We all live our lives in stages. We often don’t realize we are going through these different seasons of life until they end.
That is how I think of Marvin Gaye. He has musical stages that directly coincide with his own trials and triumphs in his life. His musical success starts with songs such as “Stubborn Kind of Fellow” and “Pride and Joy,” but before these, there was “”Let Your Conscience Be Your Guide.”
Never heard of it? Most people haven’t.
Gaye’s early career did not yield success. At this time he had moved out of an abusive home, dropped out of school and had served a stint in the army, a lackluster life at best. Then came the hits. Then came the duet albums with the likes of Tammi Terrell and Kim Weston. Life was good.
Next, came What’s Goin On and Let’s Get it On after the death of Terrell. This took a significant toll on Gaye emotionally, but it didn’t stop Gaye’s success. Listen closely though, the mourning and emotion are in the lyrics and vocals.
By the time 1977 rolled around Gaye had become a household name. He released the live album Live at The London Palladium, adding his name to a list of endless superstars who had performed there. I feel it perfectly sums up his musical career and life perfectly at this stage.
This album finds a confident Gaye. That wasn’t typical of his character. One can read countless accounts of how he was really a shy individual, but it is hardly an argument with this album. He talked very humbly, but he wasn’t overly confident. He didn’t act shy what so ever.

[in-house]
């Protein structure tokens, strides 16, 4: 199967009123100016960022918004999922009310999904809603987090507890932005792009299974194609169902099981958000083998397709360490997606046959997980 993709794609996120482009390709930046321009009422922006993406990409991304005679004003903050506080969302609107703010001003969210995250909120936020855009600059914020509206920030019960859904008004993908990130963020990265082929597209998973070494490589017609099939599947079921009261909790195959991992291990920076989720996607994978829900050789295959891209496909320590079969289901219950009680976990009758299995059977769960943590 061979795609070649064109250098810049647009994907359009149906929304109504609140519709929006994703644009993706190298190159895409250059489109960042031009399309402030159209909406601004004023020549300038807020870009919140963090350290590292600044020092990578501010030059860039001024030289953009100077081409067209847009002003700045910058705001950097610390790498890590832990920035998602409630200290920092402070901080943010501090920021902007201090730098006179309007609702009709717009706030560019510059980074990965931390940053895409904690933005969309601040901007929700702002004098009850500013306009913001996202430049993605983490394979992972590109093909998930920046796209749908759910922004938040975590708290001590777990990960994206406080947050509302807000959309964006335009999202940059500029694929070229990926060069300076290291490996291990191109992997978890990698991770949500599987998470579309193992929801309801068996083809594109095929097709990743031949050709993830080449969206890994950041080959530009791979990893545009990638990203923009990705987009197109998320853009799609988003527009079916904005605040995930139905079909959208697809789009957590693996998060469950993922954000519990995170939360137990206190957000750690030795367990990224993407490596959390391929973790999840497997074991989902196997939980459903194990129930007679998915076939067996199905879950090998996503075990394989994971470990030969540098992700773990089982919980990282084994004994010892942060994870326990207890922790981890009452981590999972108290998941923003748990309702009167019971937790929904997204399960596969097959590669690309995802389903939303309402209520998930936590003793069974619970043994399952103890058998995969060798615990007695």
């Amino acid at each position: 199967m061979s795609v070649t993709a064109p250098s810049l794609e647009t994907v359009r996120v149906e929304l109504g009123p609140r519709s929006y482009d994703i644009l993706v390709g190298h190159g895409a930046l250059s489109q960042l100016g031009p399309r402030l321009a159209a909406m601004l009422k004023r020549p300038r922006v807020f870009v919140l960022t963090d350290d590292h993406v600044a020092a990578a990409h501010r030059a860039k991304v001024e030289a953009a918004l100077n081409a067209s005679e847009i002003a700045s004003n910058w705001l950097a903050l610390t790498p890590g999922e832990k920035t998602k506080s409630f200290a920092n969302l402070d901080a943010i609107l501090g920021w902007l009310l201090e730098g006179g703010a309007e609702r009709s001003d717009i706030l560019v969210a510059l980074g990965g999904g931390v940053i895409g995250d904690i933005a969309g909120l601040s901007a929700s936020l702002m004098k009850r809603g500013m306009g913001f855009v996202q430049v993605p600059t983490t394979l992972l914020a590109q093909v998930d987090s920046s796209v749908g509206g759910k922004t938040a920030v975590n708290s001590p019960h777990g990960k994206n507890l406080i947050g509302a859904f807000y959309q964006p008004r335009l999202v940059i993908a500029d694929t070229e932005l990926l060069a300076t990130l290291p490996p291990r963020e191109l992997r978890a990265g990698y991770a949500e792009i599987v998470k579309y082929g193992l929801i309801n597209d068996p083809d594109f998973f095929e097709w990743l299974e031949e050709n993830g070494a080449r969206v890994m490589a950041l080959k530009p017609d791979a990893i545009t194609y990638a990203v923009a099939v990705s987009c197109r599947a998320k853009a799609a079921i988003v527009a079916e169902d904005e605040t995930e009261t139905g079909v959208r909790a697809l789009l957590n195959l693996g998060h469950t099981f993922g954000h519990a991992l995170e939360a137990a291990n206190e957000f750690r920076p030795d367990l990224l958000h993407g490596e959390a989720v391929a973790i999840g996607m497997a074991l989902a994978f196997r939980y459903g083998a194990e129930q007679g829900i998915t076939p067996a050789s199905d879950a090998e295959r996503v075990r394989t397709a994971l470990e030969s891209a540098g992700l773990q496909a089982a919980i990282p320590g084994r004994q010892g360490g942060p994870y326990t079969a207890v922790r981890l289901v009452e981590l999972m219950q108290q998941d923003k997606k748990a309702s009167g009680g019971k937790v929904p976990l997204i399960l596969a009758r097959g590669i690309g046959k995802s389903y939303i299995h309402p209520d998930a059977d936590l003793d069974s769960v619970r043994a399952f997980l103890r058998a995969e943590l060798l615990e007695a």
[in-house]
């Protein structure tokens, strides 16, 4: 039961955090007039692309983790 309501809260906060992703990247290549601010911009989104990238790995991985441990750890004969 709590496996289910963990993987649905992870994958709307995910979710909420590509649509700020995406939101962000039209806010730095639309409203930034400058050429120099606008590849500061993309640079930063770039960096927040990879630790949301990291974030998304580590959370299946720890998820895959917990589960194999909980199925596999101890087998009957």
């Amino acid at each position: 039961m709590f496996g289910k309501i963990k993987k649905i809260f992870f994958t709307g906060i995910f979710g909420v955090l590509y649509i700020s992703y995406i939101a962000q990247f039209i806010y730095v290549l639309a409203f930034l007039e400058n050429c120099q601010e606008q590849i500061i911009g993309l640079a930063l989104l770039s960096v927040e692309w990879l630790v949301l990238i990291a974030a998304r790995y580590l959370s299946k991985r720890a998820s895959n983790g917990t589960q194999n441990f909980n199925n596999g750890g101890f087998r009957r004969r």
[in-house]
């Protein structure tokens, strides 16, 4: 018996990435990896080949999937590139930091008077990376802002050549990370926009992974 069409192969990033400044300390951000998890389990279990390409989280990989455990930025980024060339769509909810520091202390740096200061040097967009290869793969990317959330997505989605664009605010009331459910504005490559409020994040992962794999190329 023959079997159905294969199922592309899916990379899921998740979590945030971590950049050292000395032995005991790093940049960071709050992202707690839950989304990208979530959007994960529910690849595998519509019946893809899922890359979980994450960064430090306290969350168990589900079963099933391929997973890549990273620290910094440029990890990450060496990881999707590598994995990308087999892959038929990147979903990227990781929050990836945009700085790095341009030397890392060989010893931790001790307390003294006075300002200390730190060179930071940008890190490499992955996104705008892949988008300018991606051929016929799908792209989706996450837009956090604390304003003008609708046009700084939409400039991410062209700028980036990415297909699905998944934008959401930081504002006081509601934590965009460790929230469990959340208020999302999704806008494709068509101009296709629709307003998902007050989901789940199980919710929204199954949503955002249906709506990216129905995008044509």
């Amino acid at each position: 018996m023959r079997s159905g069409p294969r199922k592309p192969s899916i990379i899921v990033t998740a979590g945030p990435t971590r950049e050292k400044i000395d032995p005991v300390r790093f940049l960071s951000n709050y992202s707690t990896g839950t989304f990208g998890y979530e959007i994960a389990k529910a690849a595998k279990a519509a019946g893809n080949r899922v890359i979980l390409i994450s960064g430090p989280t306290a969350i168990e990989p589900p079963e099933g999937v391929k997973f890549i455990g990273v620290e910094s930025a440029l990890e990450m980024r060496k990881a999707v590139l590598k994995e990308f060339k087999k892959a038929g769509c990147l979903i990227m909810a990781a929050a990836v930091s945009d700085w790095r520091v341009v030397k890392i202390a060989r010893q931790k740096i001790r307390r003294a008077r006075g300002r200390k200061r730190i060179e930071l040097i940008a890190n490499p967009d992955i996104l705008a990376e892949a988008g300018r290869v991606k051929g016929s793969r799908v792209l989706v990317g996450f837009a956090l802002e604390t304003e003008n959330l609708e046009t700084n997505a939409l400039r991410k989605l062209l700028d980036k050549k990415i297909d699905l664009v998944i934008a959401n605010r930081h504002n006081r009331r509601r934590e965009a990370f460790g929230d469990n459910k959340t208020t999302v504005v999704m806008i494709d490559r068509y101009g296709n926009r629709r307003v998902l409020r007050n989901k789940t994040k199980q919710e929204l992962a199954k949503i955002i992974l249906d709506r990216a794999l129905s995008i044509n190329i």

The pre-“Sexual Healing” Marvin is in full force on this album. He jokingly sings “Let’s Get it On” with a rather bashful lady in the audience. He covers all his old 1960’s hits from “You’re a Wonderful One” to “How Sweet It Is (To Be Loved By You).”
Live is basically built upon three song melodies. The highlights of this album come in Melody Two and Melody Three. In Melody Two he mixes his hits with songs that mirror a “We Are the World” sentiment. He sings his beliefs in songs like “God is Love” and “Save the Children,” while offering his hit “What’s Going On.”
Melody Three is my favorite. This is where Marvin really starts to have fun. He performs many of his duet hits with Florence Lyle. Although these were not the originals, you can tell that Marvin is living in yesterday with every note. “Ain’t No Mountain High Enough” is always a favorite, but to be honest, the whole melody is sensational.
I can’t say enough about Gaye. I have listened to his music for a few years now, yet I still can’t get my mind completely wrapped around his music. Reading articles about him show me the stages that he lived in. He is an entirely different man from “Stubborn’ Kind of Fellow” to “Let’s Get it On” to “Sexual Healing.” He’s barely even recognizable from cover to cover!
Marvin had just begun act 4 when he was shot by his father in 1984. What would act 5 and 6 looked like? One can only imagine the genius he would have produced. His death is one of the biggest tragedies to soul music and music as a whole.